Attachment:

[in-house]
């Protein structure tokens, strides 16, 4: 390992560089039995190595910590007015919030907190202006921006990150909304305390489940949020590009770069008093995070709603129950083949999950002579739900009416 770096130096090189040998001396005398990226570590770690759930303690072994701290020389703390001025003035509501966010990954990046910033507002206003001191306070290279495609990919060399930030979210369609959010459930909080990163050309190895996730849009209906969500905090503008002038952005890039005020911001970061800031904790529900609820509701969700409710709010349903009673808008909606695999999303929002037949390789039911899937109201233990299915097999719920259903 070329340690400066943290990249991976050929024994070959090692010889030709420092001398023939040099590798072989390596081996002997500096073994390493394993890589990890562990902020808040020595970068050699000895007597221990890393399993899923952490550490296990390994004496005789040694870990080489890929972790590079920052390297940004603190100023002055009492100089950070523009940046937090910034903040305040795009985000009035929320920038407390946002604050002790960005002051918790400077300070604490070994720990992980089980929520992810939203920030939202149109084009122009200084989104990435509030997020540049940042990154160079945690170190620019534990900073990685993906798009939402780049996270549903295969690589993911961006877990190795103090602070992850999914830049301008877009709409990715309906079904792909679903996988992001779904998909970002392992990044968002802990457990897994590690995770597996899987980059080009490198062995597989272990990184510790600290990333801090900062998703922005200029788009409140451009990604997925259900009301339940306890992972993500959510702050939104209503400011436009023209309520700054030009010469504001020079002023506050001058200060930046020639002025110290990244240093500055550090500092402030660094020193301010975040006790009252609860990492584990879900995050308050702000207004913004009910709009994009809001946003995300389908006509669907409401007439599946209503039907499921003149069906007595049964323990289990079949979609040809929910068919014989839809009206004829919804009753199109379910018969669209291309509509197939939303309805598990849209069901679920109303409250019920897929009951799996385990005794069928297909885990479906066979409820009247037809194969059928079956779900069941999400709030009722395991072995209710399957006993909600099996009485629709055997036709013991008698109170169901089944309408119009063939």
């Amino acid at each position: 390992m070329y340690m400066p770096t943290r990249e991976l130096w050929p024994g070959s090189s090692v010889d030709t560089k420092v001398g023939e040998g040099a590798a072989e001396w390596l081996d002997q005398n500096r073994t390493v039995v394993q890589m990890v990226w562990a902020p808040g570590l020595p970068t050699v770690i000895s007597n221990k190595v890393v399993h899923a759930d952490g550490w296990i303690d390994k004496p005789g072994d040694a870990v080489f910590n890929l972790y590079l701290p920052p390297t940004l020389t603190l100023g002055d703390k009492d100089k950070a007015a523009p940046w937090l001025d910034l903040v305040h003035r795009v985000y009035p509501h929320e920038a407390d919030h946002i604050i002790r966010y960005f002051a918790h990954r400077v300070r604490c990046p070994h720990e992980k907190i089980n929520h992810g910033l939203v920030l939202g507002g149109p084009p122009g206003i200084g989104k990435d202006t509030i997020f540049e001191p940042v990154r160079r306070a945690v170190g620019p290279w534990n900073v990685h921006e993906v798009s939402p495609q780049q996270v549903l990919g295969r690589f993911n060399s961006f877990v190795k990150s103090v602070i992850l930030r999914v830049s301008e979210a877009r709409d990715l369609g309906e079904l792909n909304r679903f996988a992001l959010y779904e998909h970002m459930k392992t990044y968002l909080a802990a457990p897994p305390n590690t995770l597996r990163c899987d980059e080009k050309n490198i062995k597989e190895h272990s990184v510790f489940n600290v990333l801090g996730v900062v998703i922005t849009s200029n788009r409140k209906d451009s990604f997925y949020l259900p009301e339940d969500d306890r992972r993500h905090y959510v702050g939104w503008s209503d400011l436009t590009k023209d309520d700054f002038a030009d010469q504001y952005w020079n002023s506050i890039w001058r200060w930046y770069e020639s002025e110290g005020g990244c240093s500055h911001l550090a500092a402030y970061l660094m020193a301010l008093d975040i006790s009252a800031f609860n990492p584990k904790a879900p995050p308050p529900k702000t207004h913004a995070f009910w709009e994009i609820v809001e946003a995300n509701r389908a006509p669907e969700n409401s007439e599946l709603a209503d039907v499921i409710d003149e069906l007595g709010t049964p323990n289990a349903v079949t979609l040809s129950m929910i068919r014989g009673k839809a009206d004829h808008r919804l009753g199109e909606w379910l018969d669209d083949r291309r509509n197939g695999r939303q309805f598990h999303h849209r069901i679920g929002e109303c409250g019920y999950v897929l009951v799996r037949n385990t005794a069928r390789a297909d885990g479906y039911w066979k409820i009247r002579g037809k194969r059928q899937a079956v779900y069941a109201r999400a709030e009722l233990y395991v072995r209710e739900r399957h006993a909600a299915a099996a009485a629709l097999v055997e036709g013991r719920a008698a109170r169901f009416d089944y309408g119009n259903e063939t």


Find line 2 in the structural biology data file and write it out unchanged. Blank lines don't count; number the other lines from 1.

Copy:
């Protein structure tokens, strides 16, 4: 390992560089039995190595910590007015919030907190202006921006990150909304305390489940949020590009770069008093995070709603129950083949999950002579739900009416 770096130096090189040998001396005398990226570590770690759930303690072994701290020389703390001025003035509501966010990954990046910033507002206003001191306070290279495609990919060399930030979210369609959010459930909080990163050309190895996730849009209906969500905090503008002038952005890039005020911001970061800031904790529900609820509701969700409710709010349903009673808008909606695999999303929002037949390789039911899937109201233990299915097999719920259903 070329340690400066943290990249991976050929024994070959090692010889030709420092001398023939040099590798072989390596081996002997500096073994390493394993890589990890562990902020808040020595970068050699000895007597221990890393399993899923952490550490296990390994004496005789040694870990080489890929972790590079920052390297940004603190100023002055009492100089950070523009940046937090910034903040305040795009985000009035929320920038407390946002604050002790960005002051918790400077300070604490070994720990992980089980929520992810939203920030939202149109084009122009200084989104990435509030997020540049940042990154160079945690170190620019534990900073990685993906798009939402780049996270549903295969690589993911961006877990190795103090602070992850999914830049301008877009709409990715309906079904792909679903996988992001779904998909970002392992990044968002802990457990897994590690995770597996899987980059080009490198062995597989272990990184510790600290990333801090900062998703922005200029788009409140451009990604997925259900009301339940306890992972993500959510702050939104209503400011436009023209309520700054030009010469504001020079002023506050001058200060930046020639002025110290990244240093500055550090500092402030660094020193301010975040006790009252609860990492584990879900995050308050702000207004913004009910709009994009809001946003995300389908006509669907409401007439599946209503039907499921003149069906007595049964323990289990079949979609040809929910068919014989839809009206004829919804009753199109379910018969669209291309509509197939939303309805598990849209069901679920109303409250019920897929009951799996385990005794069928297909885990479906066979409820009247037809194969059928079956779900069941999400709030009722395991072995209710399957006993909600099996009485629709055997036709013991008698109170169901089944309408119009063939």